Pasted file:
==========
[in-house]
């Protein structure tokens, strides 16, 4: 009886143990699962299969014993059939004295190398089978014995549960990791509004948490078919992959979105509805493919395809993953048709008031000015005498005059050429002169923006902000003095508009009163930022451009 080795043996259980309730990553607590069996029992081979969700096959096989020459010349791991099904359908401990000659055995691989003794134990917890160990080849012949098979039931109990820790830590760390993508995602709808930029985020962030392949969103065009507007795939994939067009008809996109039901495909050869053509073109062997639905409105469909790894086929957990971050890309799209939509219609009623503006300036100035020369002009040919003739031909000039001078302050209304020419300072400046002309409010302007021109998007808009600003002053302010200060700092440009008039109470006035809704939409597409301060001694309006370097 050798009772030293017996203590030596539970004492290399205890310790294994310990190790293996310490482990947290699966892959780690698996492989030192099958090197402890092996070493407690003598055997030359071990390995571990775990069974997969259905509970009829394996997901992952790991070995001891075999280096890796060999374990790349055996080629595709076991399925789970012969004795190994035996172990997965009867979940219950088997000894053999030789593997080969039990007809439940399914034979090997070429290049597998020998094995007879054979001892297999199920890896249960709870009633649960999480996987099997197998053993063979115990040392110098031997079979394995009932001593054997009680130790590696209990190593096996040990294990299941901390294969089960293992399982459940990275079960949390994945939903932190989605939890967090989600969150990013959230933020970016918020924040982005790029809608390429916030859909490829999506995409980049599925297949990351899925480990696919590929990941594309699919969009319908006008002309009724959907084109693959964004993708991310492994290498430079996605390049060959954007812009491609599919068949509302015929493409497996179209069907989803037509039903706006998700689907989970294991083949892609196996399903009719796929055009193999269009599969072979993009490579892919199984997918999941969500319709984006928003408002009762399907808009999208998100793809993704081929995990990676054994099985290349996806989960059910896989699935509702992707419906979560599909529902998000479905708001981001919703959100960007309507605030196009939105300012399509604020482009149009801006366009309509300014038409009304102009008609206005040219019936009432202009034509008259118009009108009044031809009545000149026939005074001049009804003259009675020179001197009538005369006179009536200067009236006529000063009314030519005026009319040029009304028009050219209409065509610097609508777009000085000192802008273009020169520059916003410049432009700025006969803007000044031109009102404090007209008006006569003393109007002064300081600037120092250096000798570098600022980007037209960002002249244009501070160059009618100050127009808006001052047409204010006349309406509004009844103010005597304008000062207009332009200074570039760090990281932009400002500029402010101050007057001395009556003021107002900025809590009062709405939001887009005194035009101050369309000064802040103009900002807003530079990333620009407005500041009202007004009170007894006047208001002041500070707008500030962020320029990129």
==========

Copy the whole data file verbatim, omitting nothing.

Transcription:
[in-house]
């Protein structure tokens, strides 16, 4: 009886143990699962299969014993059939004295190398089978014995549960990791509004948490078919992959979105509805493919395809993953048709008031000015005498005059050429002169923006902000003095508009009163930022451009 080795043996259980309730990553607590069996029992081979969700096959096989020459010349791991099904359908401990000659055995691989003794134990917890160990080849012949098979039931109990820790830590760390993508995602709808930029985020962030392949969103065009507007795939994939067009008809996109039901495909050869053509073109062997639905409105469909790894086929957990971050890309799209939509219609009623503006300036100035020369002009040919003739031909000039001078302050209304020419300072400046002309409010302007021109998007808009600003002053302010200060700092440009008039109470006035809704939409597409301060001694309006370097 050798009772030293017996203590030596539970004492290399205890310790294994310990190790293996310490482990947290699966892959780690698996492989030192099958090197402890092996070493407690003598055997030359071990390995571990775990069974997969259905509970009829394996997901992952790991070995001891075999280096890796060999374990790349055996080629595709076991399925789970012969004795190994035996172990997965009867979940219950088997000894053999030789593997080969039990007809439940399914034979090997070429290049597998020998094995007879054979001892297999199920890896249960709870009633649960999480996987099997197998053993063979115990040392110098031997079979394995009932001593054997009680130790590696209990190593096996040990294990299941901390294969089960293992399982459940990275079960949390994945939903932190989605939890967090989600969150990013959230933020970016918020924040982005790029809608390429916030859909490829999506995409980049599925297949990351899925480990696919590929990941594309699919969009319908006008002309009724959907084109693959964004993708991310492994290498430079996605390049060959954007812009491609599919068949509302015929493409497996179209069907989803037509039903706006998700689907989970294991083949892609196996399903009719796929055009193999269009599969072979993009490579892919199984997918999941969500319709984006928003408002009762399907808009999208998100793809993704081929995990990676054994099985290349996806989960059910896989699935509702992707419906979560599909529902998000479905708001981001919703959100960007309507605030196009939105300012399509604020482009149009801006366009309509300014038409009304102009008609206005040219019936009432202009034509008259118009009108009044031809009545000149026939005074001049009804003259009675020179001197009538005369006179009536200067009236006529000063009314030519005026009319040029009304028009050219209409065509610097609508777009000085000192802008273009020169520059916003410049432009700025006969803007000044031109009102404090007209008006006569003393109007002064300081600037120092250096000798570098600022980007037209960002002249244009501070160059009618100050127009808006001052047409204010006349309406509004009844103010005597304008000062207009332009200074570039760090990281932009400002500029402010101050007057001395009556003021107002900025809590009062709405939001887009005194035009101050369309000064802040103009900002807003530079990333620009407005500041009202007004009170007894006047208001002041500070707008500030962020320029990129």